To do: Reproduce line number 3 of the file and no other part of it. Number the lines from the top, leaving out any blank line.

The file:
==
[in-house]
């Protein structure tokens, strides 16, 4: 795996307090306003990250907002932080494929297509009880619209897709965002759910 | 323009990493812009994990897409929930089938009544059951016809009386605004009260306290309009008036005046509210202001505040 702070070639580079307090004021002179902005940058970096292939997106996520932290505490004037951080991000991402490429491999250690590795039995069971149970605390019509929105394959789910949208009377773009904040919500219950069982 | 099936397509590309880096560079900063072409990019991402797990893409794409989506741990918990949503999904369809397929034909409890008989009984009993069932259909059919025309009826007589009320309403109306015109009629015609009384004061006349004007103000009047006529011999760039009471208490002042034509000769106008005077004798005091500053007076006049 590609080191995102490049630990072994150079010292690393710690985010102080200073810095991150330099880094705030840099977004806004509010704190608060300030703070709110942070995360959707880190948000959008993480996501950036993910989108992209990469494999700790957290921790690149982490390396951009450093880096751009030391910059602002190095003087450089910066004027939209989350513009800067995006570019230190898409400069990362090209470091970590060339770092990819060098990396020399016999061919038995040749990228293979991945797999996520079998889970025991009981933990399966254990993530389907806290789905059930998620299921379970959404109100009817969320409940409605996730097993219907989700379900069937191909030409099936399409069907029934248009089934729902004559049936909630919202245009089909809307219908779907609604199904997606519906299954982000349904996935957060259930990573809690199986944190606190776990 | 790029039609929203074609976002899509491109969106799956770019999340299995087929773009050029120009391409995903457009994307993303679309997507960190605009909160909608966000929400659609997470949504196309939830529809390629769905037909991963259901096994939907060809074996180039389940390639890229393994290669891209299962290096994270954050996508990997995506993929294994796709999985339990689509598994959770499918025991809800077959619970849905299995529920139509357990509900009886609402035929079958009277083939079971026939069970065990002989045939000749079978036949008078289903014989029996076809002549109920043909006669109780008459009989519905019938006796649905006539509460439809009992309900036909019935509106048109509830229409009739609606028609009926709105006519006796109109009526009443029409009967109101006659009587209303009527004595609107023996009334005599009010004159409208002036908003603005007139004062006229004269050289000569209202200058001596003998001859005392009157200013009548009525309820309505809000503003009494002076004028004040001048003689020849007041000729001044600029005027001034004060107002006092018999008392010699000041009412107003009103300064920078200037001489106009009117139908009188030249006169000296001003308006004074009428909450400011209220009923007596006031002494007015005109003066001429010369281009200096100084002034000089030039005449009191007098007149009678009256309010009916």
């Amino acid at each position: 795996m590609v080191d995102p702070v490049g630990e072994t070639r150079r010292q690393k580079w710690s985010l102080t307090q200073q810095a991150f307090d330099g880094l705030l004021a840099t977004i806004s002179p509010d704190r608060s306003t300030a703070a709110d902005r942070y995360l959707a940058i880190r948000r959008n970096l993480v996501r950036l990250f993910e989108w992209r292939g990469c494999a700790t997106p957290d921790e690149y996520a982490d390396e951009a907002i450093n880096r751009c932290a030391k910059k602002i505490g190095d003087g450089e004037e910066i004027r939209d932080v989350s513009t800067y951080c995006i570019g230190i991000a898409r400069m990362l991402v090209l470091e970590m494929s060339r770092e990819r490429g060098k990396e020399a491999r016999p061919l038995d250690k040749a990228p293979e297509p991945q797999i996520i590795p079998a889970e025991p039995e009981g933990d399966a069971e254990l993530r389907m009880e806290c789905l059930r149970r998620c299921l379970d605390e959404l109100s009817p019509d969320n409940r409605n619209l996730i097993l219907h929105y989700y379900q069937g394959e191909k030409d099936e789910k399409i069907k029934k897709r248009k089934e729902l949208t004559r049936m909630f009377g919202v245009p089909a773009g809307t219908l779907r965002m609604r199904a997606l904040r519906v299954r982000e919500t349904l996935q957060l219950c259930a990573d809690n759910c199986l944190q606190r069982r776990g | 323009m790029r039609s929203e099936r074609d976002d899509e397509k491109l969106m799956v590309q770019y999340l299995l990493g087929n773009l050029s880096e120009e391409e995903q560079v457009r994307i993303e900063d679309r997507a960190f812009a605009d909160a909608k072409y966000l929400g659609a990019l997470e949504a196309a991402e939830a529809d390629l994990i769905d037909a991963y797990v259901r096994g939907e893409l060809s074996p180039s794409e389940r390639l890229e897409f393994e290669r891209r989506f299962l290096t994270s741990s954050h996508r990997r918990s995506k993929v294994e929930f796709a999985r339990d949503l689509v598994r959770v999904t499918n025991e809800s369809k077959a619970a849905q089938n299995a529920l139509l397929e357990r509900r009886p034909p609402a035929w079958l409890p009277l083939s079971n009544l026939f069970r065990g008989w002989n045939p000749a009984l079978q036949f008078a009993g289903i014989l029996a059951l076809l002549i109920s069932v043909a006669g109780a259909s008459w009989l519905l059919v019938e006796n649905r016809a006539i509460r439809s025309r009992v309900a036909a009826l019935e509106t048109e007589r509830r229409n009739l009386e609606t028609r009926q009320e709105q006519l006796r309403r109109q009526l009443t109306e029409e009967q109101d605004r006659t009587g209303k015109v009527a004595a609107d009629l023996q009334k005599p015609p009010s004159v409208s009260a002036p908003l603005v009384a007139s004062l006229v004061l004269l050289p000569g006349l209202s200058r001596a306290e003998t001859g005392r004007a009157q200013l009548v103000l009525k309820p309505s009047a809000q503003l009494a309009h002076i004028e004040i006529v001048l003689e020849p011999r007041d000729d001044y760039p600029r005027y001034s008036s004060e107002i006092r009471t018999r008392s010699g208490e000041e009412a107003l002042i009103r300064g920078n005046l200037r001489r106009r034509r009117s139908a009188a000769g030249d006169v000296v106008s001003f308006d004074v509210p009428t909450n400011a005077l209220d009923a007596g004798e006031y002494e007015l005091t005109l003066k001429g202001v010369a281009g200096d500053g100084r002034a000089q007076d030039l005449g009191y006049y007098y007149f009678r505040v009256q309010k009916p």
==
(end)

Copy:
């Amino acid at each position: 795996m590609v080191d995102p702070v490049g630990e072994t070639r150079r010292q690393k580079w710690s985010l102080t307090q200073q810095a991150f307090d330099g880094l705030l004021a840099t977004i806004s002179p509010d704190r608060s306003t300030a703070a709110d902005r942070y995360l959707a940058i880190r948000r959008n970096l993480v996501r950036l990250f993910e989108w992209r292939g990469c494999a700790t997106p957290d921790e690149y996520a982490d390396e951009a907002i450093n880096r751009c932290a030391k910059k602002i505490g190095d003087g450089e004037e910066i004027r939209d932080v989350s513009t800067y951080c995006i570019g230190i991000a898409r400069m990362l991402v090209l470091e970590m494929s060339r770092e990819r490429g060098k990396e020399a491999r016999p061919l038995d250690k040749a990228p293979e297509p991945q797999i996520i590795p079998a889970e025991p039995e009981g933990d399966a069971e254990l993530r389907m009880e806290c789905l059930r149970r998620c299921l379970d605390e959404l109100s009817p019509d969320n409940r409605n619209l996730i097993l219907h929105y989700y379900q069937g394959e191909k030409d099936e789910k399409i069907k029934k897709r248009k089934e729902l949208t004559r049936m909630f009377g919202v245009p089909a773009g809307t219908l779907r965002m609604r199904a997606l904040r519906v299954r982000e919500t349904l996935q957060l219950c259930a990573d809690n759910c199986l944190q606190r069982r776990g | 323009m790029r039609s929203e099936r074609d976002d899509e397509k491109l969106m799956v590309q770019y999340l299995l990493g087929n773009l050029s880096e120009e391409e995903q560079v457009r994307i993303e900063d679309r997507a960190f812009a605009d909160a909608k072409y966000l929400g659609a990019l997470e949504a196309a991402e939830a529809d390629l994990i769905d037909a991963y797990v259901r096994g939907e893409l060809s074996p180039s794409e389940r390639l890229e897409f393994e290669r891209r989506f299962l290096t994270s741990s954050h996508r990997r918990s995506k993929v294994e929930f796709a999985r339990d949503l689509v598994r959770v999904t499918n025991e809800s369809k077959a619970a849905q089938n299995a529920l139509l397929e357990r509900r009886p034909p609402a035929w079958l409890p009277l083939s079971n009544l026939f069970r065990g008989w002989n045939p000749a009984l079978q036949f008078a009993g289903i014989l029996a059951l076809l002549i109920s069932v043909a006669g109780a259909s008459w009989l519905l059919v019938e006796n649905r016809a006539i509460r439809s025309r009992v309900a036909a009826l019935e509106t048109e007589r509830r229409n009739l009386e609606t028609r009926q009320e709105q006519l006796r309403r109109q009526l009443t109306e029409e009967q109101d605004r006659t009587g209303k015109v009527a004595a609107d009629l023996q009334k005599p015609p009010s004159v409208s009260a002036p908003l603005v009384a007139s004062l006229v004061l004269l050289p000569g006349l209202s200058r001596a306290e003998t001859g005392r004007a009157q200013l009548v103000l009525k309820p309505s009047a809000q503003l009494a309009h002076i004028e004040i006529v001048l003689e020849p011999r007041d000729d001044y760039p600029r005027y001034s008036s004060e107002i006092r009471t018999r008392s010699g208490e000041e009412a107003l002042i009103r300064g920078n005046l200037r001489r106009r034509r009117s139908a009188a000769g030249d006169v000296v106008s001003f308006d004074v509210p009428t909450n400011a005077l209220d009923a007596g004798e006031y002494e007015l005091t005109l003066k001429g202001v010369a281009g200096d500053g100084r002034a000089q007076d030039l005449g009191y006049y007098y007149f009678r505040v009256q309010k009916p």